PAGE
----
mercredi 28 septembre 2016


So I stayed up until 3:00AM (over here, in France). and turned on the tv...

What I saw was an elderly White couple....looked liked an average middle class couple from somewhere on Long Island.
Looked like she was holding up a potato...and discussing how she was going to feed her family and balance the budget with this one Idaho potato. 

The husband wanted to get rid of their neighbors.

After 5 minutes I decided that I wouldn't throw my life away looking at this mess. 

Nothings's changed....I'm still going to vote for the Lady...after all...I was once an active member of N.O.W.

samedi 25 avril 2015

Repost from 2011: What is an "Expat"?

Nice, France google images

Who am I?

What am I? Expat? Refugee? Immigrant (certainly felt that way living on the weak and erratic dollar for the past 8 years)? Artist? Gringo? Defector? Adventurer? Long time resident of the French Riviera? An American who enjoys living France?

Below are two definitions of Expatriate that I found interesting:

*one who lives outside one’s own country; One who has been banished from one’s own country; To banish; to drive or force (a person) from his own country; to make an exile of; To withdraw from one’s native country; To renounce the rights and liabilities of citizenship where one is born …

*ex patriate – A person who has abandoned his or her country of origin and citizenship and has become a subject or citizen of another country. http://www.irishclaims/

Most of the Americans I have met, proudly call themselves Expats! The word itself has come to represent glamour, exotic choices, worldly intellegencia, café life… But you see, my problem is with the prefix!


When I think of “ex”-something…I think of EX-husbands, EX-friends, EX-boyfriends, EX-roommates…EX-change…uhh …oh…never mind… but I think you get the point.

In the mid eighties, I took a vacation to visit the beaches of the French Riviera. I fell in love….no… not with a Frenchman, I was already happily and firmly married…with the light and colors of the Mediterranean. From Monaco to Saint Tropez. I was captivated by the foods of the region, the markets, boutiques, the souk of Nice (the Old Town), the laid back pleasures of the South. The politesse of the population. I kept coming back to the area until my husband and I were able to move here in 1999. I sold my business, published my first novel, my husband retired, and we left Dodge City (New York City) to move to the sunny Côte d’Azur.


Who knows.

Am I an Expat?

I am an American.

An eighth generation American, female of African, Irish, Native American ancestry, who lives in France with my American spouse of Russian, Scottish, English ancestry, because we love the food, rocky beaches, cheaper travel options…and the National Healthcare System.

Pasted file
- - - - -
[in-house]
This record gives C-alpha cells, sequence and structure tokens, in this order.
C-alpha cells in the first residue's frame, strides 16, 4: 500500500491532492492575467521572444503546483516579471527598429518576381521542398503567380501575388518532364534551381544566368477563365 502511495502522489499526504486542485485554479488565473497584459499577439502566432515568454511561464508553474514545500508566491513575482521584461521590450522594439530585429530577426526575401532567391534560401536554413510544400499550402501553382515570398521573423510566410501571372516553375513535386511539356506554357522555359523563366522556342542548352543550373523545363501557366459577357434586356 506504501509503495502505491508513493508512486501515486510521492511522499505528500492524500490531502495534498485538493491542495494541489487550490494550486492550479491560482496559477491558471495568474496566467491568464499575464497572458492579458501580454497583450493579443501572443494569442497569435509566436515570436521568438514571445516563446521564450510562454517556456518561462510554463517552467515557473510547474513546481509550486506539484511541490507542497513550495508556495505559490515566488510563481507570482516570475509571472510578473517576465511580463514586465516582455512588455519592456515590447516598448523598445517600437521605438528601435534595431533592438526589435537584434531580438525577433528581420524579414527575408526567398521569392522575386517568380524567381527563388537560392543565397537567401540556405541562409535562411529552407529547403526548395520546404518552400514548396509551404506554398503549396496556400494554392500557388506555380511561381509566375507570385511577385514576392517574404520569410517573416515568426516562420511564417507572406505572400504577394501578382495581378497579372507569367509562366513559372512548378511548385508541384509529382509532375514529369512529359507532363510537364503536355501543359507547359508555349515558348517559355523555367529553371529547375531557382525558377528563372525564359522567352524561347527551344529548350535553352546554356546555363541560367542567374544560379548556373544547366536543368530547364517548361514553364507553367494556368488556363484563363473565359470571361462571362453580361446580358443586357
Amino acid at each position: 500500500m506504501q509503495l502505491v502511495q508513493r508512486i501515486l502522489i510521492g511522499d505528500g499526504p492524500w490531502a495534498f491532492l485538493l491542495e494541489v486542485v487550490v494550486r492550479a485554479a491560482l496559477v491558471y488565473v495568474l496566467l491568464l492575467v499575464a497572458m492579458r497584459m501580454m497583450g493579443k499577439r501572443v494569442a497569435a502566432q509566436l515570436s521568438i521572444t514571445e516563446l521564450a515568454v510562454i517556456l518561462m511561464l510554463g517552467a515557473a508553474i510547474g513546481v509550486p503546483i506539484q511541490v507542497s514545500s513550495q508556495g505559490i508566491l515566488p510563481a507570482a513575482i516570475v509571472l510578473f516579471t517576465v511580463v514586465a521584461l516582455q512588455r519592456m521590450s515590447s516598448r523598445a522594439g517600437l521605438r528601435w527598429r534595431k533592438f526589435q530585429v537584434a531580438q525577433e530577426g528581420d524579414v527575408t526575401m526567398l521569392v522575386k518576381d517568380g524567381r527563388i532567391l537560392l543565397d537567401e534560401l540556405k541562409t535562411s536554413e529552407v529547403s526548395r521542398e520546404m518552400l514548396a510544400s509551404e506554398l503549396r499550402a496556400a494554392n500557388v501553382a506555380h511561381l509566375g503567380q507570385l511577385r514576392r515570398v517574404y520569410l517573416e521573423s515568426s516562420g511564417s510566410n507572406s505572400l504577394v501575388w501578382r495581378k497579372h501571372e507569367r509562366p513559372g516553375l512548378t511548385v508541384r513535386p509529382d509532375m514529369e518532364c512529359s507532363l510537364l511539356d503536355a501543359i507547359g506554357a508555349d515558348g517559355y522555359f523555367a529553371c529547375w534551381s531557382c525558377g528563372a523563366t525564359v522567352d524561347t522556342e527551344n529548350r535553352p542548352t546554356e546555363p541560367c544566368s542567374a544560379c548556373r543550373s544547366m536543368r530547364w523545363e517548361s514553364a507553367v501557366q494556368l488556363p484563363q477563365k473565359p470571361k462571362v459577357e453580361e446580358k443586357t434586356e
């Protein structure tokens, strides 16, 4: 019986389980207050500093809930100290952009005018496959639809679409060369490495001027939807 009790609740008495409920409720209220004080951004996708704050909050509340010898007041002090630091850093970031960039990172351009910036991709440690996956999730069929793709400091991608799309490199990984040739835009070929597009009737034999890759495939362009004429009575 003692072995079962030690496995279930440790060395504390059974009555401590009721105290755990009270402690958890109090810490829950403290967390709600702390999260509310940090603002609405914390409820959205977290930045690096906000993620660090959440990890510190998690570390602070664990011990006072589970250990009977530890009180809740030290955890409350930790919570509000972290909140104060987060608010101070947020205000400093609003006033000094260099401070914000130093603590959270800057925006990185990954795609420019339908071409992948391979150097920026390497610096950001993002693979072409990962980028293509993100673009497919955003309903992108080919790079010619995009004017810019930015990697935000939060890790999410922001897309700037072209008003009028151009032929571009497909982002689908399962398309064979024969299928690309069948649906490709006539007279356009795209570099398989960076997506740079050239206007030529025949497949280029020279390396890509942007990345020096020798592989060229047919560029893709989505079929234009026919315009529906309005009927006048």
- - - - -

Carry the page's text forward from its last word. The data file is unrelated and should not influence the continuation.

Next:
mercredi 22 avril 2015


J’en ai marre !!!!!

The tourist season has officially begun here on the French Riviera. What always arrives with the hordes is the inevitable and harsh criticism of French driving habits.

I’d like to intercept a bit with this blog before the Anglophones really start getting flagrant down here!

Everyone knows that anyone’s life can be irrevocably destroyed by an intoxicated or mentally disturbed driver on the road in any country by a driver of any nationality. My question is why have the French, in particular, been given such a bad rap as drivers?

I have been recipient many times of French driving hospitality. What I have found is that my French friends and acquaintances have displayed skill and grace at ever turn…so to speak. It’s no wonder, I later learned, considering what they have to go though in order to earn the privilege to drive in their country.

How may of you who have criticized the French actually studied for the French Permis de Conduire?

Too scared, right?

And I’m willing to bet…too broke!

Then, that means you don’t know bupkis about anything French.

Want to know how I came to this conclusion? Because it is expensive, difficult and studying for it would actually result in an evolution of thinking that would cause you to realise that you had no prior knowledge of what it takes to understand of the Gallic approach to manoeuvring safely through life in France. My philosophy is in order to criticize the French you should have been educated in France and taught by the French. How else can one understand the cultural nuances of a country which has the power to seduce millions of people through its doors, whether they be rich or poor, yellow green or blue, to a place which is probably the most complicated in all of Europe? Even people from rich and powerful countries are willing to test their fate in a country which for years will render them functional illiterates!